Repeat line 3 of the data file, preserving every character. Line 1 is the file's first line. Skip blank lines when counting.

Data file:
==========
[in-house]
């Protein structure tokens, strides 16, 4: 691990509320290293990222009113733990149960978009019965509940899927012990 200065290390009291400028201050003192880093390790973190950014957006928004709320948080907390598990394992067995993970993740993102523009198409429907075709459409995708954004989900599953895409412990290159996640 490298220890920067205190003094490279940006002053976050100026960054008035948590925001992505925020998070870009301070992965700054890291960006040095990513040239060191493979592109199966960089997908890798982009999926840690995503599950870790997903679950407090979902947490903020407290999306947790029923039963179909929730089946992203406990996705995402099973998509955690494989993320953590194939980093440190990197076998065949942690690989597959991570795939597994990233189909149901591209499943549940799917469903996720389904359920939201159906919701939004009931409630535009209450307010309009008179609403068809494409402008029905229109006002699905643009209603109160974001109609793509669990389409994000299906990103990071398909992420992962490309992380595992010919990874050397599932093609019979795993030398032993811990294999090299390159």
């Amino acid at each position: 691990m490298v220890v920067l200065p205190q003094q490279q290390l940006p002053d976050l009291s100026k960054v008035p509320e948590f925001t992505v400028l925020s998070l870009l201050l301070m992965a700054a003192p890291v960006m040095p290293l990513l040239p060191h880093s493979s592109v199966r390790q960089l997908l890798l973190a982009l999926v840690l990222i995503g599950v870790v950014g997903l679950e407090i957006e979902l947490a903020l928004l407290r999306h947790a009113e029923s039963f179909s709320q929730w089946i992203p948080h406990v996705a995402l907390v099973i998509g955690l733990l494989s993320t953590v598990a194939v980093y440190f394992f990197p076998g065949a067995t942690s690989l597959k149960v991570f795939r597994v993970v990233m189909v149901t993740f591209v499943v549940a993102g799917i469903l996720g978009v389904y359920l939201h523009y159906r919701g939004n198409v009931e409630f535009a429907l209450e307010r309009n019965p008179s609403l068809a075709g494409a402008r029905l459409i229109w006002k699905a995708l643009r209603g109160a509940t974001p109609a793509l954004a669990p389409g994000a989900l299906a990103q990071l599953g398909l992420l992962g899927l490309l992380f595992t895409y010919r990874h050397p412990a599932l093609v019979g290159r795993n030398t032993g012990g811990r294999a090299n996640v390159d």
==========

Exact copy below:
């Amino acid at each position: 691990m490298v220890v920067l200065p205190q003094q490279q290390l940006p002053d976050l009291s100026k960054v008035p509320e948590f925001t992505v400028l925020s998070l870009l201050l301070m992965a700054a003192p890291v960006m040095p290293l990513l040239p060191h880093s493979s592109v199966r390790q960089l997908l890798l973190a982009l999926v840690l990222i995503g599950v870790v950014g997903l679950e407090i957006e979902l947490a903020l928004l407290r999306h947790a009113e029923s039963f179909s709320q929730w089946i992203p948080h406990v996705a995402l907390v099973i998509g955690l733990l494989s993320t953590v598990a194939v980093y440190f394992f990197p076998g065949a067995t942690s690989l597959k149960v991570f795939r597994v993970v990233m189909v149901t993740f591209v499943v549940a993102g799917i469903l996720g978009v389904y359920l939201h523009y159906r919701g939004n198409v009931e409630f535009a429907l209450e307010r309009n019965p008179s609403l068809a075709g494409a402008r029905l459409i229109w006002k699905a995708l643009r209603g109160a509940t974001p109609a793509l954004a669990p389409g994000a989900l299906a990103q990071l599953g398909l992420l992962g899927l490309l992380f595992t895409y010919r990874h050397p412990a599932l093609v019979g290159r795993n030398t032993g012990g811990r294999a090299n996640v390159d």